AI VTuber Neuro-sama just conquered osu, and she’s not stopping there

Published: 2022-12-29T03:44:51

Update: 2022-12-29T03:45:08

Artificial intelligence (AI) is everywhere on the internet these days, acting as art generators, chatbots and other forms of communication. Neuro-sama is an example of this, with the AI ​​VTuber conquering Twitch and osu! at a time. But what does it say about the future of gaming, streaming and its relationship to AI?

On December 19, Neuro-sama was rebooted. The AI ​​project, created by ‘Vedal987‘ originally in 2019, was on a mission to master the rhythm game osu!.

At the time, it was just a standalone program with no personality beyond the name. There was no character, and while it was streamed on Twitch for the sake of the circle click title’s devoted fandom, it hung around in its own niche.

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Fast forward four years, with AI now playing a more pervasive role in the online space, Neuro-sama is turning heads.

It is more than a socially unconscious program. Neuro-sama has a VTuber personality and model, all designed by Vedal and adapted via AI. Using one of the default settings VTube Studio rigs, Neuro now sits there all day on Twitch, playing through osu beatmaps and even interacting with chat on the hottest topics of the day.

Clips of her talking about xQc, clapping at Vedal, and more have already gone viral. She’s sensitive in a way ⁠— a clip of her talking about her need to take a shower got a lot of laughs. How does an AI take a shower?

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In just 10 days though, Neuro-sama has become the talk of the town in both osu! and VTubing circles for different reasons. She has already beaten the best current osu! world player, australian teen ‘mrekk’, in a 1v1 tournament style. As for his audience on Twitch, it has averaged nearly 2,000 viewers since the rebootincluding peaks above 4,000.

Vedal describes himself as “a student with a particular interest in AI”. Speaking to Dexerto, they said the idea to relaunch the Neuro-sama project as an AI VTuber came after talking to a friend about using chat models for streamers.

“A friend of mine had the idea of ​​creating an AI Streamer using a large language model, and I thought it had quite the potential,” they said.

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Large language models (LLMs) are “pretrained on a lot of text from the internet, so they have a lot of knowledge,” Vedal explained. This large database allows for a better understanding of human communication ⁠—it can comb through billions of responses to see how to answer specific questions or interact in specific ways.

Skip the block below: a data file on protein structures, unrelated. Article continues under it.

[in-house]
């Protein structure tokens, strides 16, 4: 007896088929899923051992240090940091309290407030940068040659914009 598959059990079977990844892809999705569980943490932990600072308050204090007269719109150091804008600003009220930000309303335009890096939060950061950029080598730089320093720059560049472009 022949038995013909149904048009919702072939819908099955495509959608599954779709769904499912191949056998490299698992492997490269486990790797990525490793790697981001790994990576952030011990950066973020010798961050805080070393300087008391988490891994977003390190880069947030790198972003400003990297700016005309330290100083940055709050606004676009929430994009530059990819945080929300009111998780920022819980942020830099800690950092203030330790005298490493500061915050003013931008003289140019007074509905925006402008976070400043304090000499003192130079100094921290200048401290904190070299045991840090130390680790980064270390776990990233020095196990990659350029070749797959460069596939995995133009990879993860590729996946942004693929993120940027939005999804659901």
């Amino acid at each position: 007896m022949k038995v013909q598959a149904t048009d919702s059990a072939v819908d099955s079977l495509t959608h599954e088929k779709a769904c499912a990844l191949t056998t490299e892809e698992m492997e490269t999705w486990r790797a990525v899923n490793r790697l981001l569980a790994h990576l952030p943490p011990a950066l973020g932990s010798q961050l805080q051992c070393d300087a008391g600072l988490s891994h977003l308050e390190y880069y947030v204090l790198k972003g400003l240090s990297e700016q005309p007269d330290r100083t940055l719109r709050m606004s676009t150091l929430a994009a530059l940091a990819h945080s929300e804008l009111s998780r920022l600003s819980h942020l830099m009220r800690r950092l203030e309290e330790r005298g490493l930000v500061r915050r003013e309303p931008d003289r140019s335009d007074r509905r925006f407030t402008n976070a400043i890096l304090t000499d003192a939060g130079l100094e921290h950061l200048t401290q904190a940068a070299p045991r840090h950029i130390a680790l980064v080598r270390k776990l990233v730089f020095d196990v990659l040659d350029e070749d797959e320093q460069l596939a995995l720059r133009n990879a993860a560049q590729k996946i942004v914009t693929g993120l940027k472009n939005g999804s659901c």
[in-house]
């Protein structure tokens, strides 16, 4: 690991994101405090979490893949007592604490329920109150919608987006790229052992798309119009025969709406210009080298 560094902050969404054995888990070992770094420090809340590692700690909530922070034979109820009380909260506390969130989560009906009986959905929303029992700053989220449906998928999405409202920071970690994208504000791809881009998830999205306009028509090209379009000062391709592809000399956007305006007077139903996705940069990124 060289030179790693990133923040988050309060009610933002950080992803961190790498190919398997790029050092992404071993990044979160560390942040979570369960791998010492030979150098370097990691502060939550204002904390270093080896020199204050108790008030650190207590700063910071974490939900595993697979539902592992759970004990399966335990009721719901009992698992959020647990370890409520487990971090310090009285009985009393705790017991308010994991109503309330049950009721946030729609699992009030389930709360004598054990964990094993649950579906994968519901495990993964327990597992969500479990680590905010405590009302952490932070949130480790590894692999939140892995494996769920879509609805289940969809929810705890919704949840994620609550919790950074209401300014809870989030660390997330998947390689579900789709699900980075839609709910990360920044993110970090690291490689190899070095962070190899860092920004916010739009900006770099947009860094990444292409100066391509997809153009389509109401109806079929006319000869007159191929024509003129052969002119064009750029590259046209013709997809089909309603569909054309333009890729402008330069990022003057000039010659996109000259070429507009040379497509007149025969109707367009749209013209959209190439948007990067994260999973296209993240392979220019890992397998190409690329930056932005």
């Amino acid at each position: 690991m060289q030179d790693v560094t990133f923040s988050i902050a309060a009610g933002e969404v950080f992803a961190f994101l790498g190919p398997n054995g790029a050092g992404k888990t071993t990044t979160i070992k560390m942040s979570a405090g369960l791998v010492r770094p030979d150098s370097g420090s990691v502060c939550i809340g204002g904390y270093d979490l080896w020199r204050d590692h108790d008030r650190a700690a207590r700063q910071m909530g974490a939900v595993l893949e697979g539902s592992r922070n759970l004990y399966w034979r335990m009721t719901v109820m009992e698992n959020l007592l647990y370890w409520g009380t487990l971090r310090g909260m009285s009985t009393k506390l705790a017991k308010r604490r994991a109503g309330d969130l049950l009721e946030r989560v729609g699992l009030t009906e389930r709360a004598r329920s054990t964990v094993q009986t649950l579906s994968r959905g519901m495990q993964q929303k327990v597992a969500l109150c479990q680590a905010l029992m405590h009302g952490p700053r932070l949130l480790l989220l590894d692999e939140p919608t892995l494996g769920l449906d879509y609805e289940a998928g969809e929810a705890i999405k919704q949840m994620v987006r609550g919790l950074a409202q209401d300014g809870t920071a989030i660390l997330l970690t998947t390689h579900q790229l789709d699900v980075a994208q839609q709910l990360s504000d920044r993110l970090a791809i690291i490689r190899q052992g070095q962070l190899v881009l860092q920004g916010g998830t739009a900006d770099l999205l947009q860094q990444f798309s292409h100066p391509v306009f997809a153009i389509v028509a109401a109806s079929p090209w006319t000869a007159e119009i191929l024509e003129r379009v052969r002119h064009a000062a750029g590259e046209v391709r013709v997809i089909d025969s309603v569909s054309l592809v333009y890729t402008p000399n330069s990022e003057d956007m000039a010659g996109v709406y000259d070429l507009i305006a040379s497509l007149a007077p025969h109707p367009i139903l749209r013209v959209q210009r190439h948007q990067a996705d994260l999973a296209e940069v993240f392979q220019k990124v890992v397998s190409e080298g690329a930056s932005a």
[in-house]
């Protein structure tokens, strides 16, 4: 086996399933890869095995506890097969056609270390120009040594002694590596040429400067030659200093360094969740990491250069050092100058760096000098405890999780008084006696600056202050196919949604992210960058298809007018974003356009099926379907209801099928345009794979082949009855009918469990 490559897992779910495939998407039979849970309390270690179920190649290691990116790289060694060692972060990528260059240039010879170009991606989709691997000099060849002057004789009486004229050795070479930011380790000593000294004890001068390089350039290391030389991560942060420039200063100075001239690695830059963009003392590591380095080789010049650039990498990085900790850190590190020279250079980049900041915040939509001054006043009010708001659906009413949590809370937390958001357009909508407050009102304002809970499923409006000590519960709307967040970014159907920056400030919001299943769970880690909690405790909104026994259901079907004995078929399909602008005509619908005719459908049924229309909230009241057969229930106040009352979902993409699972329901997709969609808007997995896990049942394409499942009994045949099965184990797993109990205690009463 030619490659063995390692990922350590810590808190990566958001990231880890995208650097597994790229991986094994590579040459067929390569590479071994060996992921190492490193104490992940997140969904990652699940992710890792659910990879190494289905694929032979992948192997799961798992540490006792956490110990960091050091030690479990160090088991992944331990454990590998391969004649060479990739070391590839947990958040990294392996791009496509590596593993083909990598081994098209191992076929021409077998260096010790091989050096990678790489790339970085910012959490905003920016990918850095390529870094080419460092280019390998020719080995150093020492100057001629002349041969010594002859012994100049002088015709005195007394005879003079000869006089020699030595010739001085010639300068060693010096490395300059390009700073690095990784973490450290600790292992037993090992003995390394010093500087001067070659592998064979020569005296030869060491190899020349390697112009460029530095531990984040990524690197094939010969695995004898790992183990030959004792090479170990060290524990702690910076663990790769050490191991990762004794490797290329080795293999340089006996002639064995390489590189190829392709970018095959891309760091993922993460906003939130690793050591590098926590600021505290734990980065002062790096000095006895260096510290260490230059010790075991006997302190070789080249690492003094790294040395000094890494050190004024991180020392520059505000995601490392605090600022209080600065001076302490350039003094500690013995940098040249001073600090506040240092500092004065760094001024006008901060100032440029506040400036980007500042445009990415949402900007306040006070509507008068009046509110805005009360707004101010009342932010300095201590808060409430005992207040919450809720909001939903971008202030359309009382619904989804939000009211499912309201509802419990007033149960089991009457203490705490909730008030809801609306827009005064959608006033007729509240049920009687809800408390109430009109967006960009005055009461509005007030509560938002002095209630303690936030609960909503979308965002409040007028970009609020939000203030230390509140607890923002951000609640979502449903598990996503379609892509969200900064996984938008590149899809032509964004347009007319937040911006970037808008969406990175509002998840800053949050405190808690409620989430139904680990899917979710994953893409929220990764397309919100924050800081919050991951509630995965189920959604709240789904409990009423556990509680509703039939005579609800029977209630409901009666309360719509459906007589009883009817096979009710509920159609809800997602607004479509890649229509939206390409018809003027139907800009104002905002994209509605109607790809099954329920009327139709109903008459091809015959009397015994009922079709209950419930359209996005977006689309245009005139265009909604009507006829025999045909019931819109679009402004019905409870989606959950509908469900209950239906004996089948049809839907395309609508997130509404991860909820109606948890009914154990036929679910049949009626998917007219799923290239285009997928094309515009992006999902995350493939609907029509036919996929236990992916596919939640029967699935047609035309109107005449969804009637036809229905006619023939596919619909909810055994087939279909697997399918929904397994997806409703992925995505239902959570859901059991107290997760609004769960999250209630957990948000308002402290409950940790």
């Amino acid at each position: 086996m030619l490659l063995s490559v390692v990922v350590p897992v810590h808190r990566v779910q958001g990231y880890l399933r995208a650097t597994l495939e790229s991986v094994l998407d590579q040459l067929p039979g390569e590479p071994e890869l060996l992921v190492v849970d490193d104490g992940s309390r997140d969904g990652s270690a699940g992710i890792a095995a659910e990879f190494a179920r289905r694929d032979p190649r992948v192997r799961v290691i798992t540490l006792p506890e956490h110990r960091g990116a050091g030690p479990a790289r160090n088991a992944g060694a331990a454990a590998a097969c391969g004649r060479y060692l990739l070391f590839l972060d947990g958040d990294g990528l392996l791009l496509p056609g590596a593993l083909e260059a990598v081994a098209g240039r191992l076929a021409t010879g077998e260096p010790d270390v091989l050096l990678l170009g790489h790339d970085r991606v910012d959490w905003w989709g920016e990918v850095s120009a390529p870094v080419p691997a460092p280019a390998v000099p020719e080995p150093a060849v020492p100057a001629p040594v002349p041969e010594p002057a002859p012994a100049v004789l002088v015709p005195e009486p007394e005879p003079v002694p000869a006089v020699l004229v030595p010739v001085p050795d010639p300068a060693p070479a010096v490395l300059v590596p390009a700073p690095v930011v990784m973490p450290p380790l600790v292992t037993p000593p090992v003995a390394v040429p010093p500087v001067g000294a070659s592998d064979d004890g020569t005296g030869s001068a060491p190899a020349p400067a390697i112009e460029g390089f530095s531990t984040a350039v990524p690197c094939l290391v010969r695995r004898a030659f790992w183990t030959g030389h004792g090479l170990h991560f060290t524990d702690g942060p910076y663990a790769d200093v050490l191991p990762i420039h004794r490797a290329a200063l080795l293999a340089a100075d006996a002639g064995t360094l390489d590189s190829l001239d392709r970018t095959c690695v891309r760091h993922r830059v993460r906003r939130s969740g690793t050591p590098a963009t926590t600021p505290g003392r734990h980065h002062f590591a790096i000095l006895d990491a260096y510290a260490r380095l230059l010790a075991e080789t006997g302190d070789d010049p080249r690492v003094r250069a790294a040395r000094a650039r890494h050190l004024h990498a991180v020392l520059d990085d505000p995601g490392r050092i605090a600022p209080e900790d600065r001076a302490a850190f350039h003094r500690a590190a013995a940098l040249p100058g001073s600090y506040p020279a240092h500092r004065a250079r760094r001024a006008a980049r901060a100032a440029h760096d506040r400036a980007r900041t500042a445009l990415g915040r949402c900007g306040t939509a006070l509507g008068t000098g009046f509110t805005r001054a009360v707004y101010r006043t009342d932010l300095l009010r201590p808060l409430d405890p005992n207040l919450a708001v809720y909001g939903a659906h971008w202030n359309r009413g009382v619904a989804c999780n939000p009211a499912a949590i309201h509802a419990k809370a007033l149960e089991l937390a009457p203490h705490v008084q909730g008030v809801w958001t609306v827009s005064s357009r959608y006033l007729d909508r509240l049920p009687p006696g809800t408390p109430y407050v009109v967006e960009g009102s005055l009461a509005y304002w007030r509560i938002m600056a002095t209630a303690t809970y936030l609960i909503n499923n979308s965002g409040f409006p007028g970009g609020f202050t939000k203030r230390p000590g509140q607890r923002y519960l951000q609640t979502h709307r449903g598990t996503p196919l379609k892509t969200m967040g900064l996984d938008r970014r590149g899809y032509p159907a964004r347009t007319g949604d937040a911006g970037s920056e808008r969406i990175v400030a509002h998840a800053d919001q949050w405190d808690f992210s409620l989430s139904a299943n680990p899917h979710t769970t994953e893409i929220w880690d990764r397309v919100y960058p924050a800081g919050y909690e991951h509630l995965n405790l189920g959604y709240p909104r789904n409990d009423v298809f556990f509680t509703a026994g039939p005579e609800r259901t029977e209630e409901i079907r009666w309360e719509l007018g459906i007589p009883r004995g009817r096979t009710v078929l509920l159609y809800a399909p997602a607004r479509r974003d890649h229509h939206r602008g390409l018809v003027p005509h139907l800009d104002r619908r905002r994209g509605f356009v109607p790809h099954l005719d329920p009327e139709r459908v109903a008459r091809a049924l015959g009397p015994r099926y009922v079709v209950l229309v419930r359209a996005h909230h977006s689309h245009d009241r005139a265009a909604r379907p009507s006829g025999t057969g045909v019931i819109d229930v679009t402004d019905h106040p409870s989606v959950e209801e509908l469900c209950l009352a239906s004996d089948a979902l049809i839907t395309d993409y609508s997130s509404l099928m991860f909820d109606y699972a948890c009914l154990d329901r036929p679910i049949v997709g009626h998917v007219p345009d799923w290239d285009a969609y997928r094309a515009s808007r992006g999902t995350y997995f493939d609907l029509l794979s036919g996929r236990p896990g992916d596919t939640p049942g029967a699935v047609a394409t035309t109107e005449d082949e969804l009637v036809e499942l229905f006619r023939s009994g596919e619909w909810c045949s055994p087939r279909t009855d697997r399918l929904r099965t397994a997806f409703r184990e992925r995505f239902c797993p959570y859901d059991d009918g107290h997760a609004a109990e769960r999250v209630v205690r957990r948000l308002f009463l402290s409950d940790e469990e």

Vedal called Neuro-sama a fun experience. However, in VTubing, the mere mention of AI brings a lot of baggage.

Contrary to AI art programs infiltrating space, which artists say exploits their work, Vedal’s design doesn’t really break that line. He spent a lot of time fine-tuning Neuro’s personality before sending him live on Twitch. The model it uses is a fair use of VTube Studio. It’s all his work, or royalty free.

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“Later, I had the idea to combine it with my osu! An AI that I was already working to improve, and I relaunched it this year in particular because that’s when I finally finished doing it, ”he continued.

“The VTuber aspect was an obvious choice to combine with AI because it’s much easier to control an avatar than trying to generate a video of a real person.”

The AI ​​has already triumphed in other games. AlphaStar, a program designed to beat the world’s best Starcraft 2 playersknocked out some of the game’s greats in 2018. It used a “deep neural network” to get input from what’s on screen to then produce an in-game command, learn theory game play and strategies by playing random players on the ladder.

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Early reviews noted that while AlphaStar had a lower APM than some of the top players, it was more accurate and didn’t make as many unnecessary inputs.

The same was done in Dota 2 with OpenAI Five. It took him a few months to regularly beat the professional teams, but after two years the AI ​​managed to beat the two-time international champions OG in April 2019.

Neuro-sama conquered osu! much faster: “It took 10 days for Neuro-sama to become arguably better than the best human osu player!” since she beat mrekk in the 1v1,” said Vedal. “AI totally has the power to be better than humans, even in really complex games.”

All of this begs the question: where does this lead for gaming and Vtubing’s relationship to artificial intelligence? Will it continue to be a “fun experience” or will our future performers all come from programs rather than a human behind the screen?

It’s as much about technology as it is about what the audience wants.

“I think there could be a market for AI streamers because they have certain qualities that streamers can’t have ⁠ – they could stream 24/7, can be better than humans at games, could theoretically read every chat message,” they said.

“I have no idea if AI streamers have a place in the future of streaming or if streamers should be worried about their jobs. I guess most of the attention right now is due to novelty, but we will see.

And as for Neuro-sama, the project doesn’t stop there, with Vedal planning to expand its reach even further: “I intend to expand outside of osu! and make him play more games, as well as improve his intelligence (memory) and understanding of Twitch chat.


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